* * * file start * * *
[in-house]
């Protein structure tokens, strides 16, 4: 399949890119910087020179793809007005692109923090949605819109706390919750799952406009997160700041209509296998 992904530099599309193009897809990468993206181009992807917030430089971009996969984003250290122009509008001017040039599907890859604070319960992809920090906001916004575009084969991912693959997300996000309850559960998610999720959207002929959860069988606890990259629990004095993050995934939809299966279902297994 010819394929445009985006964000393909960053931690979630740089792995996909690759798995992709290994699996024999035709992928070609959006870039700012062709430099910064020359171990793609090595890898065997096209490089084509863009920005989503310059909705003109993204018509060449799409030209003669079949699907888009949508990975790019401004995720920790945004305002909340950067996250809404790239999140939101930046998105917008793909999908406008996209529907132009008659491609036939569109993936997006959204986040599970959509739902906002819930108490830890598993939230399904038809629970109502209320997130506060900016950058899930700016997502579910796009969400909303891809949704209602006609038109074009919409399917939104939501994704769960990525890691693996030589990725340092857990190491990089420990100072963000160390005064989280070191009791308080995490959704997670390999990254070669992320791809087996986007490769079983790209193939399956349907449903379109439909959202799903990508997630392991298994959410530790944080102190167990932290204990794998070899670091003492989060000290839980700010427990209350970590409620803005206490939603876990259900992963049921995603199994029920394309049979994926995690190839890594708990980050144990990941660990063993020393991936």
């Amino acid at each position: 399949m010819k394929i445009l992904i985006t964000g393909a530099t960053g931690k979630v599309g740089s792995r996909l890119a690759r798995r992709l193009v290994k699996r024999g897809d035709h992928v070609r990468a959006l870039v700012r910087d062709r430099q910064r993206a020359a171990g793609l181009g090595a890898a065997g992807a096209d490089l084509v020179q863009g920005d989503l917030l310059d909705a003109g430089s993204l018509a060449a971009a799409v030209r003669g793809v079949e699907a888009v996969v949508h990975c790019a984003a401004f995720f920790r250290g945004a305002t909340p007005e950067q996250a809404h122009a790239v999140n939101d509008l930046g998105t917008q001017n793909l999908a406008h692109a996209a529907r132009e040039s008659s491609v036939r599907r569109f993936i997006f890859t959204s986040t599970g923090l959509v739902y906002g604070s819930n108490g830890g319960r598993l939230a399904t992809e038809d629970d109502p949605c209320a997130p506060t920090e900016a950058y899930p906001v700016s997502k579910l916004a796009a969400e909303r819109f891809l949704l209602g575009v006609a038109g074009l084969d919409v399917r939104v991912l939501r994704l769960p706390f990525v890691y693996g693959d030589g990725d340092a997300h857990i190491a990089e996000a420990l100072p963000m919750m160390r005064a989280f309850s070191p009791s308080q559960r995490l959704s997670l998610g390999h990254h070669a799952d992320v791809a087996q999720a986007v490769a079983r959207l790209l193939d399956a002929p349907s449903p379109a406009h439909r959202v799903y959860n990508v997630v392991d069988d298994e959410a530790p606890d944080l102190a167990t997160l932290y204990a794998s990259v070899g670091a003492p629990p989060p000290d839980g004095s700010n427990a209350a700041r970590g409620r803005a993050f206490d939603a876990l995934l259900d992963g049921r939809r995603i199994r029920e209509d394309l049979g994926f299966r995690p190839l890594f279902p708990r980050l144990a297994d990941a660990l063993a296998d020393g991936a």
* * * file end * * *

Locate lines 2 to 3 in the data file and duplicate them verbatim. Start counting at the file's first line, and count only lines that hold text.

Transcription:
């Protein structure tokens, strides 16, 4: 399949890119910087020179793809007005692109923090949605819109706390919750799952406009997160700041209509296998 992904530099599309193009897809990468993206181009992807917030430089971009996969984003250290122009509008001017040039599907890859604070319960992809920090906001916004575009084969991912693959997300996000309850559960998610999720959207002929959860069988606890990259629990004095993050995934939809299966279902297994 010819394929445009985006964000393909960053931690979630740089792995996909690759798995992709290994699996024999035709992928070609959006870039700012062709430099910064020359171990793609090595890898065997096209490089084509863009920005989503310059909705003109993204018509060449799409030209003669079949699907888009949508990975790019401004995720920790945004305002909340950067996250809404790239999140939101930046998105917008793909999908406008996209529907132009008659491609036939569109993936997006959204986040599970959509739902906002819930108490830890598993939230399904038809629970109502209320997130506060900016950058899930700016997502579910796009969400909303891809949704209602006609038109074009919409399917939104939501994704769960990525890691693996030589990725340092857990190491990089420990100072963000160390005064989280070191009791308080995490959704997670390999990254070669992320791809087996986007490769079983790209193939399956349907449903379109439909959202799903990508997630392991298994959410530790944080102190167990932290204990794998070899670091003492989060000290839980700010427990209350970590409620803005206490939603876990259900992963049921995603199994029920394309049979994926995690190839890594708990980050144990990941660990063993020393991936």
């Amino acid at each position: 399949m010819k394929i445009l992904i985006t964000g393909a530099t960053g931690k979630v599309g740089s792995r996909l890119a690759r798995r992709l193009v290994k699996r024999g897809d035709h992928v070609r990468a959006l870039v700012r910087d062709r430099q910064r993206a020359a171990g793609l181009g090595a890898a065997g992807a096209d490089l084509v020179q863009g920005d989503l917030l310059d909705a003109g430089s993204l018509a060449a971009a799409v030209r003669g793809v079949e699907a888009v996969v949508h990975c790019a984003a401004f995720f920790r250290g945004a305002t909340p007005e950067q996250a809404h122009a790239v999140n939101d509008l930046g998105t917008q001017n793909l999908a406008h692109a996209a529907r132009e040039s008659s491609v036939r599907r569109f993936i997006f890859t959204s986040t599970g923090l959509v739902y906002g604070s819930n108490g830890g319960r598993l939230a399904t992809e038809d629970d109502p949605c209320a997130p506060t920090e900016a950058y899930p906001v700016s997502k579910l916004a796009a969400e909303r819109f891809l949704l209602g575009v006609a038109g074009l084969d919409v399917r939104v991912l939501r994704l769960p706390f990525v890691y693996g693959d030589g990725d340092a997300h857990i190491a990089e996000a420990l100072p963000m919750m160390r005064a989280f309850s070191p009791s308080q559960r995490l959704s997670l998610g390999h990254h070669a799952d992320v791809a087996q999720a986007v490769a079983r959207l790209l193939d399956a002929p349907s449903p379109a406009h439909r959202v799903y959860n990508v997630v392991d069988d298994e959410a530790p606890d944080l102190a167990t997160l932290y204990a794998s990259v070899g670091a003492p629990p989060p000290d839980g004095s700010n427990a209350a700041r970590g409620r803005a993050f206490d939603a876990l995934l259900d992963g049921r939809r995603i199994r029920e209509d394309l049979g994926f299966r995690p190839l890594f279902p708990r980050l144990a297994d990941a660990l063993a296998d020393g991936a």